Exerting Influence on Ball
By Clyde Luther-
Exerting Influence on Ball. That is the title to Rule 1-2, a Rule that recently got one college player a two stroke penalty. Let?s review the situation. The situation that resulted in the penalty involved, unfortunately, his coach. Rule 1-2 states that ?A player or caddie must not take any action to influence the position or the movement of a ball, except in accordance with the Rules."
Now what took place? A player had hit his ball into a lateral water hazard and was executing the two club length option as prescribed in Rule 26-1 and dropped his ball accordingly. As he dropped the ball, the ball started to roll into the hazard and acting in what he thought was proper manner, the coach stopped the ball while it was in motion before it had reached a point where it was obvious where it would come to rest. The coach had taken an action that exerted influence on the movement of the ball. At first thought one would think that the player would be absolved from any penalty since it was an act of his coach (an outside agency) but there are several decisions in the Rules of Golf that make it clear that if a player observes and accepts the actions of an outside agency, tacitly or otherwise, the player incurs the penalty and certainly in this case the player observed the actions of his coach. These decision are 13-2/4, 13-2/33 and 13-2/36.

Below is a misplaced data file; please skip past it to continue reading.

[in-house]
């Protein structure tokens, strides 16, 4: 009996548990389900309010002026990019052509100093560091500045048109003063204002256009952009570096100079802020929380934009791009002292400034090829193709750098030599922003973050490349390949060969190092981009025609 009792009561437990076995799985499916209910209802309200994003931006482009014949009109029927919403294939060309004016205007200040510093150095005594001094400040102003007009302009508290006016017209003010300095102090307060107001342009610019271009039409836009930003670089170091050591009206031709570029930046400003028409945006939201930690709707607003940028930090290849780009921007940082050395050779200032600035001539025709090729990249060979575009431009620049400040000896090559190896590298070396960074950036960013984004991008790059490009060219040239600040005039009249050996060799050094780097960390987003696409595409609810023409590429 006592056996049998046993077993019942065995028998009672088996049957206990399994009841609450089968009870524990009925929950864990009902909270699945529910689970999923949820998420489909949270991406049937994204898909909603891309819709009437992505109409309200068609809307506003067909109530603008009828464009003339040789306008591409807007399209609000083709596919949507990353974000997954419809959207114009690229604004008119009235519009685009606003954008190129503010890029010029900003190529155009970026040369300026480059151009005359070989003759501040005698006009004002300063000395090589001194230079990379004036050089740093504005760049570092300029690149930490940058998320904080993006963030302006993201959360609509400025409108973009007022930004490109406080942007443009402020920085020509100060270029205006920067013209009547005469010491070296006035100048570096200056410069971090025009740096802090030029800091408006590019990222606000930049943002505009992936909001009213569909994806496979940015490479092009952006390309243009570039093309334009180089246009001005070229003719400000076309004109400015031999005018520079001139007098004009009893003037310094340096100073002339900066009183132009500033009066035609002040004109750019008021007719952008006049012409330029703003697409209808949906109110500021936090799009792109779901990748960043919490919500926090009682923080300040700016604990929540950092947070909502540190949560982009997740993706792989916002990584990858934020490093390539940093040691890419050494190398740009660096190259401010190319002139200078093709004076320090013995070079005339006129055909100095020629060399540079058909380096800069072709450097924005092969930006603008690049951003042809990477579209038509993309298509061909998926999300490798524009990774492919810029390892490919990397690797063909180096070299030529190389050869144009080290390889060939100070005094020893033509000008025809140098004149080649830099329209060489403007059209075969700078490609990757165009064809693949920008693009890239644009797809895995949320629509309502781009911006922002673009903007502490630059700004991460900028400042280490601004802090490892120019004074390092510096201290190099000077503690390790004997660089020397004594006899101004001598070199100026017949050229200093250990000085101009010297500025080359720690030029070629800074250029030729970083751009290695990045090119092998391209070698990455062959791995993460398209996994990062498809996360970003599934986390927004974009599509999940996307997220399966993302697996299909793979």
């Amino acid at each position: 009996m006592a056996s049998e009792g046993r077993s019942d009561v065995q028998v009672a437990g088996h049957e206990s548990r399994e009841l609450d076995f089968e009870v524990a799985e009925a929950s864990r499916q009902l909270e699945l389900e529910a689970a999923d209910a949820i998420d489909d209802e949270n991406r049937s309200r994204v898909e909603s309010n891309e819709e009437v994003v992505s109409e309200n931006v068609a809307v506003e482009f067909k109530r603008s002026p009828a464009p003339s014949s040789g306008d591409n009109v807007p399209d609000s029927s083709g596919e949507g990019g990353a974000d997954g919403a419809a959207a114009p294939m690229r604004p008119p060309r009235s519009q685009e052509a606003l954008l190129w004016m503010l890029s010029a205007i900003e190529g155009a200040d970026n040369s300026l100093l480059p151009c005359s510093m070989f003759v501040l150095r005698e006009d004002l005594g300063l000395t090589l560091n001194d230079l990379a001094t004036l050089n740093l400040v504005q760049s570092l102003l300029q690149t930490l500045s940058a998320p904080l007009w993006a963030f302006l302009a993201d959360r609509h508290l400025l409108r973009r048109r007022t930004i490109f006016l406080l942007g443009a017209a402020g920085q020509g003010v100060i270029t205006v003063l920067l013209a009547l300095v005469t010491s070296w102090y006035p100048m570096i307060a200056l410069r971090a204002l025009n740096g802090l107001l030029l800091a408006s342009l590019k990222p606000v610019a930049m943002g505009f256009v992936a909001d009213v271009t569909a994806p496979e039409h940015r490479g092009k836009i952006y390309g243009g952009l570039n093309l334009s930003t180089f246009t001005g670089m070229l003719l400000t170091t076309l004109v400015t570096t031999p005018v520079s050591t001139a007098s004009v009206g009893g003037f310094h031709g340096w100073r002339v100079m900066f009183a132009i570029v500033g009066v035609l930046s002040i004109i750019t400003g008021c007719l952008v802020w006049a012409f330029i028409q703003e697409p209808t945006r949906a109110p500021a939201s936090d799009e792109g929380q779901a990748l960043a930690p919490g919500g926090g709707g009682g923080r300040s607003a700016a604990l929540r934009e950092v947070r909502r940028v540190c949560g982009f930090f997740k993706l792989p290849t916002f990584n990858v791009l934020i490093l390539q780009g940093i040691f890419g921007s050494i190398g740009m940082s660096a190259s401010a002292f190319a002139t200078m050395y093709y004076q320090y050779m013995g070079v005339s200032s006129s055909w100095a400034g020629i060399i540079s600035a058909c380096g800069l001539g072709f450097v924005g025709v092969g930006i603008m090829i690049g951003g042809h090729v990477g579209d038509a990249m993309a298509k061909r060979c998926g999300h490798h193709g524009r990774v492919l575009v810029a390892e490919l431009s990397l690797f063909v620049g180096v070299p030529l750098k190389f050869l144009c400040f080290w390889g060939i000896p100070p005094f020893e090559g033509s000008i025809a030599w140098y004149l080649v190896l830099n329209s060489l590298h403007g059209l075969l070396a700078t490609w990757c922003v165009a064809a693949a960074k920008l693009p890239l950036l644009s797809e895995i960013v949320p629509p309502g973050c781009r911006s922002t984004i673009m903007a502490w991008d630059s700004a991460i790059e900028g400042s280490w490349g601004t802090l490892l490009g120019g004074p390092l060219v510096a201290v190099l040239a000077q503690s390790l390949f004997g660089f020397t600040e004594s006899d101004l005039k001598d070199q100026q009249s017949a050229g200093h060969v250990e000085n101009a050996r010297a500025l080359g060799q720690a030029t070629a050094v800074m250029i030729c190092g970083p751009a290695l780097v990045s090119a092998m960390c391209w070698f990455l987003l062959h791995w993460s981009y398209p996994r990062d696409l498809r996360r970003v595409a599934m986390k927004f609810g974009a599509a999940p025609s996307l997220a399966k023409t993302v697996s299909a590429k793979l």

As stated above, the penalty for this action was a two stroke penalty, but what happens after the ball has been stopped before it went into the hazard. The Rules state in this situation that the player must play the ball from where it was stopped but frequently we see players that will redrop the ball which now results in an additional two stroke penalty for a total of four strokes. A coach should be very careful not to involve himself in the players? game other than following what is allowed under the Advice Rule.